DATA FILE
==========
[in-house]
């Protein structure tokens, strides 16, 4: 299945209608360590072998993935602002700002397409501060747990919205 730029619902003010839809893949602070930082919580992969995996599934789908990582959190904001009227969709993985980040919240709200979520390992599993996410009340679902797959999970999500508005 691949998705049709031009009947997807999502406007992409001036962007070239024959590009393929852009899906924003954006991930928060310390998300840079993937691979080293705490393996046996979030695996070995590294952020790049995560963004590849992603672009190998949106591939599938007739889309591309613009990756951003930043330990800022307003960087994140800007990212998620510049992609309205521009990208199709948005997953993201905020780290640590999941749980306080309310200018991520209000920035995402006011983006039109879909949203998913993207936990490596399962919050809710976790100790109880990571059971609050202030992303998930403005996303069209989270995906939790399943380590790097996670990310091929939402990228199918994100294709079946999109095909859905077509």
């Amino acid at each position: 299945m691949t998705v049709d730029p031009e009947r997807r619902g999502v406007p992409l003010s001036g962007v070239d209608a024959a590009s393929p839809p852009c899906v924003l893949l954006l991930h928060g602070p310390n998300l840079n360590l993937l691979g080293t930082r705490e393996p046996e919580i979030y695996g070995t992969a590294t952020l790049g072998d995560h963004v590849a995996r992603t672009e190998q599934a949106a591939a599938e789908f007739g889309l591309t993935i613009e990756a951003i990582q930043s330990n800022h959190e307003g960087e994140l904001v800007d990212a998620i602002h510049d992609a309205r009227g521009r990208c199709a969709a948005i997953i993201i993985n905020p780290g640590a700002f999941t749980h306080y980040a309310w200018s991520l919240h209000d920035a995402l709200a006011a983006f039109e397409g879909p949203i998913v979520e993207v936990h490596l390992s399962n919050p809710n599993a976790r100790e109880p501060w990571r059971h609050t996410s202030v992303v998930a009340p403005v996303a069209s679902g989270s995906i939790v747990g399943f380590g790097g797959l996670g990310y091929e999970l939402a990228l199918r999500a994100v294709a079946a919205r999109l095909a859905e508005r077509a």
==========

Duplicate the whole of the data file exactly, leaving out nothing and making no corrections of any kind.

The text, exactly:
[in-house]
């Protein structure tokens, strides 16, 4: 299945209608360590072998993935602002700002397409501060747990919205 730029619902003010839809893949602070930082919580992969995996599934789908990582959190904001009227969709993985980040919240709200979520390992599993996410009340679902797959999970999500508005 691949998705049709031009009947997807999502406007992409001036962007070239024959590009393929852009899906924003954006991930928060310390998300840079993937691979080293705490393996046996979030695996070995590294952020790049995560963004590849992603672009190998949106591939599938007739889309591309613009990756951003930043330990800022307003960087994140800007990212998620510049992609309205521009990208199709948005997953993201905020780290640590999941749980306080309310200018991520209000920035995402006011983006039109879909949203998913993207936990490596399962919050809710976790100790109880990571059971609050202030992303998930403005996303069209989270995906939790399943380590790097996670990310091929939402990228199918994100294709079946999109095909859905077509």
């Amino acid at each position: 299945m691949t998705v049709d730029p031009e009947r997807r619902g999502v406007p992409l003010s001036g962007v070239d209608a024959a590009s393929p839809p852009c899906v924003l893949l954006l991930h928060g602070p310390n998300l840079n360590l993937l691979g080293t930082r705490e393996p046996e919580i979030y695996g070995t992969a590294t952020l790049g072998d995560h963004v590849a995996r992603t672009e190998q599934a949106a591939a599938e789908f007739g889309l591309t993935i613009e990756a951003i990582q930043s330990n800022h959190e307003g960087e994140l904001v800007d990212a998620i602002h510049d992609a309205r009227g521009r990208c199709a969709a948005i997953i993201i993985n905020p780290g640590a700002f999941t749980h306080y980040a309310w200018s991520l919240h209000d920035a995402l709200a006011a983006f039109e397409g879909p949203i998913v979520e993207v936990h490596l390992s399962n919050p809710n599993a976790r100790e109880p501060w990571r059971h609050t996410s202030v992303v998930a009340p403005v996303a069209s679902g989270s995906i939790v747990g399943f380590g790097g797959l996670g990310y091929e999970l939402a990228l199918r999500a994100v294709a079946a919205r999109l095909a859905e508005r077509a």